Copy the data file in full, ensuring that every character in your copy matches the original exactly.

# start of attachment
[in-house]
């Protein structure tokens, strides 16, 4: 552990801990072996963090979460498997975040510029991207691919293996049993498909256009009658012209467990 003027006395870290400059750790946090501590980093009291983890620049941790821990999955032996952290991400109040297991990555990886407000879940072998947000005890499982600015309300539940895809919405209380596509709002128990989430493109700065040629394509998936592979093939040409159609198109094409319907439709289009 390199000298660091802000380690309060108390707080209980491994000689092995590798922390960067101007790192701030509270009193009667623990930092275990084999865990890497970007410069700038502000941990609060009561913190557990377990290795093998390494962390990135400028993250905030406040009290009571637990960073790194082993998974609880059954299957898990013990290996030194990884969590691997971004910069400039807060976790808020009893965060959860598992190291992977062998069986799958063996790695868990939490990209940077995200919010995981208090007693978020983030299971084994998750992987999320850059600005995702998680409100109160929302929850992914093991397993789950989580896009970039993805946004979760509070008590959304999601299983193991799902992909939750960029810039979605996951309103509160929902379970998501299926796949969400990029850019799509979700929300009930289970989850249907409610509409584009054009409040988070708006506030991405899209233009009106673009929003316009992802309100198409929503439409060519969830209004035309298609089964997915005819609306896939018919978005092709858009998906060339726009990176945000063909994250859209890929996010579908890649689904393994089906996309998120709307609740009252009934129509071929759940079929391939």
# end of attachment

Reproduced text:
[in-house]
């Protein structure tokens, strides 16, 4: 552990801990072996963090979460498997975040510029991207691919293996049993498909256009009658012209467990 003027006395870290400059750790946090501590980093009291983890620049941790821990999955032996952290991400109040297991990555990886407000879940072998947000005890499982600015309300539940895809919405209380596509709002128990989430493109700065040629394509998936592979093939040409159609198109094409319907439709289009 390199000298660091802000380690309060108390707080209980491994000689092995590798922390960067101007790192701030509270009193009667623990930092275990084999865990890497970007410069700038502000941990609060009561913190557990377990290795093998390494962390990135400028993250905030406040009290009571637990960073790194082993998974609880059954299957898990013990290996030194990884969590691997971004910069400039807060976790808020009893965060959860598992190291992977062998069986799958063996790695868990939490990209940077995200919010995981208090007693978020983030299971084994998750992987999320850059600005995702998680409100109160929302929850992914093991397993789950989580896009970039993805946004979760509070008590959304999601299983193991799902992909939750960029810039979605996951309103509160929902379970998501299926796949969400990029850019799509979700929300009930289970989850249907409610509409584009054009409040988070708006506030991405899209233009009106673009929003316009992802309100198409929503439409060519969830209004035309298609089964997915005819609306896939018919978005092709858009998906060339726009990176945000063909994250859209890929996010579908890649689904393994089906996309998120709307609740009252009934129509071929759940079929391939």